Vampire loss when sitting overnight. Not sure if that's the proper way to calculate range, but probably not.
+1 to vampire losses.
Tesla reallly needs to solve the vampire loss problem. To me it is the number one item on my wish list as I put so few miles on the car that overnight losses are a substantial proportion of my electric usage.
What is it with journalists these days? Do they enjoy printing demonstrably false statements or are they really just stupid? I'm going with the latter. Ask any Tesla owner and you will find that they have driven 200 miles or more on a single charge. Stupid, stupid article.
Note that the article did not talk about vampire lost. It didn't mention how cold it was (and we all know there is charge loss when not plugged in in a cold environment). It just made a bald face untrue statement about "real world" driving as if their contrived "test" was in any way indicative of how 99.99% of Tesla owners treat their cars.
We know Edmunds likes ICE. This is such a stupid article - even with Vampire losses this statement is just nonsense.
Another article from a journalist who maybe doesn't know his car all that well. First of all, what is a "long-term 2013 Tesla Model S"? He says it was fully charged "packing 251 miles of range". If he did a full Standard charge the rated range would have read around 239-242. If he did a full Max range charge, the rated range would have read around 265-270. Is he even talking about rated range? Maybe he's talking about projected range as displayed on the energy graph which can vary significantly from rated range depending on how you drive the car. The vampire load loss is a problem and needs to be fixed ASAP, but I don't think it would have accounted for the losses over the weekend reported in the article, but leaving your reading light on might. Just sayin' this article needs a little more explanation.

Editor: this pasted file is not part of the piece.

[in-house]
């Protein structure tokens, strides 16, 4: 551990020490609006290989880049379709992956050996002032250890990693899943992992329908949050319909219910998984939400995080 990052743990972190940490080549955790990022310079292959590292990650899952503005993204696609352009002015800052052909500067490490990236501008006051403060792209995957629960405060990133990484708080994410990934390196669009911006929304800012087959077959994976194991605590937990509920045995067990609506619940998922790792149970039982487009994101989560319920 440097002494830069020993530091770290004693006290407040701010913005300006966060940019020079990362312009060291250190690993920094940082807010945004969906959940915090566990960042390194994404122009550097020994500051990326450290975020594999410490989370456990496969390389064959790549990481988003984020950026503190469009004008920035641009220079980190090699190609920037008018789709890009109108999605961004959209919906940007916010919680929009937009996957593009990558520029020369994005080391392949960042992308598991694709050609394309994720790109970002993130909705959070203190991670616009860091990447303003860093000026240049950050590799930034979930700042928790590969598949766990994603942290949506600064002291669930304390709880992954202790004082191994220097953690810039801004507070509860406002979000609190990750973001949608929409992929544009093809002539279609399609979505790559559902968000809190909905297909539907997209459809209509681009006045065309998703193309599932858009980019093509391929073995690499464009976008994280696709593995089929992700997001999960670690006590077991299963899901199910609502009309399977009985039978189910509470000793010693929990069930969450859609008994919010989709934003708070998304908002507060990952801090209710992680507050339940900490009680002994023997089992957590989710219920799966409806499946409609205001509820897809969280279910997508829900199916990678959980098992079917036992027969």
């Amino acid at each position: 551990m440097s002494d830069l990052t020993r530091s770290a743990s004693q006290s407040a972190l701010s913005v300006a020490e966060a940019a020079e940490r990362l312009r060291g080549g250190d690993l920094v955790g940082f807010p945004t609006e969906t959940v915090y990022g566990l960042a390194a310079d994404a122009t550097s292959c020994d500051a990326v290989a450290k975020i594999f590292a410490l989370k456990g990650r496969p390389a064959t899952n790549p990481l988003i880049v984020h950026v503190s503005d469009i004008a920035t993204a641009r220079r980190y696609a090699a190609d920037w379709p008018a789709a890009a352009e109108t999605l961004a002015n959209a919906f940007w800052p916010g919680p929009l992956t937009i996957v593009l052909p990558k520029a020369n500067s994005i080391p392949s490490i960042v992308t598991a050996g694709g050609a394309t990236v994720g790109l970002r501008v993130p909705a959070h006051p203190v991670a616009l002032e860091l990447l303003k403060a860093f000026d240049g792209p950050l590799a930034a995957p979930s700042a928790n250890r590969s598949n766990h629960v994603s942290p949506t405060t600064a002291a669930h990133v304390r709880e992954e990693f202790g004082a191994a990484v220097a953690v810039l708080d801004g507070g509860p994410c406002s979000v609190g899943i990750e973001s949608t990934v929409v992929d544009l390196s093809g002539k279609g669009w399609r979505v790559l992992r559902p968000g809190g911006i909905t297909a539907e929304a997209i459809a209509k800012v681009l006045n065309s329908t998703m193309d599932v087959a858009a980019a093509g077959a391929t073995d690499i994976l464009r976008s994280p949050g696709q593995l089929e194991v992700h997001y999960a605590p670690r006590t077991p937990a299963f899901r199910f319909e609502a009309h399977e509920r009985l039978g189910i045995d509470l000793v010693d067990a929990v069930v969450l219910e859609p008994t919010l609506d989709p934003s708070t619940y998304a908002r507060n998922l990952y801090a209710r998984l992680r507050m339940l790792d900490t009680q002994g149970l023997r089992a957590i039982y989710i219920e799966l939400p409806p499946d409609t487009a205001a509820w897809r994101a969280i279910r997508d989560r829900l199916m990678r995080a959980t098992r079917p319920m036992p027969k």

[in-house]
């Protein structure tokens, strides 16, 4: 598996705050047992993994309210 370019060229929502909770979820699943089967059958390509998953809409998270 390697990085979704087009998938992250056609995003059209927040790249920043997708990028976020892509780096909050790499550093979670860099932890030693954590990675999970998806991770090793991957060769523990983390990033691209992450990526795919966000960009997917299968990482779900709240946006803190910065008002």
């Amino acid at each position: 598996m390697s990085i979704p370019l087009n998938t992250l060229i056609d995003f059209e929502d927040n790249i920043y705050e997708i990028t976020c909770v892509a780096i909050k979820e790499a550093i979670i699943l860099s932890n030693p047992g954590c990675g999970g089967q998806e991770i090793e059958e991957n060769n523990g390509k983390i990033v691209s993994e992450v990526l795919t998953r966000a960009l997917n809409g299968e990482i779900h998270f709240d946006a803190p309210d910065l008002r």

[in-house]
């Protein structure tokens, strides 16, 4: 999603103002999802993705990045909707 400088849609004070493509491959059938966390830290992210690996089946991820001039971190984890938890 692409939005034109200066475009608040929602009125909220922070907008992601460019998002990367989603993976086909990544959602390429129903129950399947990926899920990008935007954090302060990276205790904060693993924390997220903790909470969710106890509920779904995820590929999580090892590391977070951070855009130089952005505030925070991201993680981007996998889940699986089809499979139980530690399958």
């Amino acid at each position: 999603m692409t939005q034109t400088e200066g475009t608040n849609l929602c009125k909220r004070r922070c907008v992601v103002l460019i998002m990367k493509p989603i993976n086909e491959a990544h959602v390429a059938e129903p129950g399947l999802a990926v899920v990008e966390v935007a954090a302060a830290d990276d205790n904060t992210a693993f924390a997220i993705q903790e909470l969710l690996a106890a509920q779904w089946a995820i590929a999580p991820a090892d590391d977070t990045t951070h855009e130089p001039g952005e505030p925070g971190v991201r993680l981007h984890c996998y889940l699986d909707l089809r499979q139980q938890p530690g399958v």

Gosh- my S doesn't seem to know it has a range limit of 120 miles. It routinely goes well over 200 with no problem. Oh well. Glad I don't have the "problem"..... Come on Edmunds! what are you doing??
That's crazy and demonstrably false. It's just going to make them seem foolish.
@stevenmaifert: "long-term 2013 Tesla Model S" is how they are referring to their car.
This is the car they've purchased for their fleet to test over many months. Hence, "long term"
Each of us who reads the article should make comments. Tell them of our experiences which are drastically different than theirs.
I took delivery two weeks ago so can't really claim long term test like Edmonds, but last week I enjoyed a 210 mile round trip through Illinois and Indiana and arrived home with many miles to spare. Not sure what a driver could do to achieve only 120 miles? And, oh by the way, the Tesla is such a pleasure to drive that I now find myself looking for reasons to take a road trip!
LMAO. I have a 60 kwh and have done the 200 mile stretch from Delaware to Connecticut averaging 55-60 mph. That's funny!
I've done screws on 265mi actual range vs 265mi rated range at 69mph cruise control many times if your goal is range. Of course I rarely drive that far in a day so other days I drive in a "spirited" manner. Obvious adjustments required for wind, speed, elevation, and temp just like an ICE car. Anyone who gets lesser results is a shoe-in for a position at the NYT.
It seems like the common thread with this article, the NY Times article and past bricking is not plugging the car in every night. Preventing the "vampire" drain is an important issue for Tesla.
@had my tesla 1 week and getting really close to the rated range. I don't understand these articles. Love the car!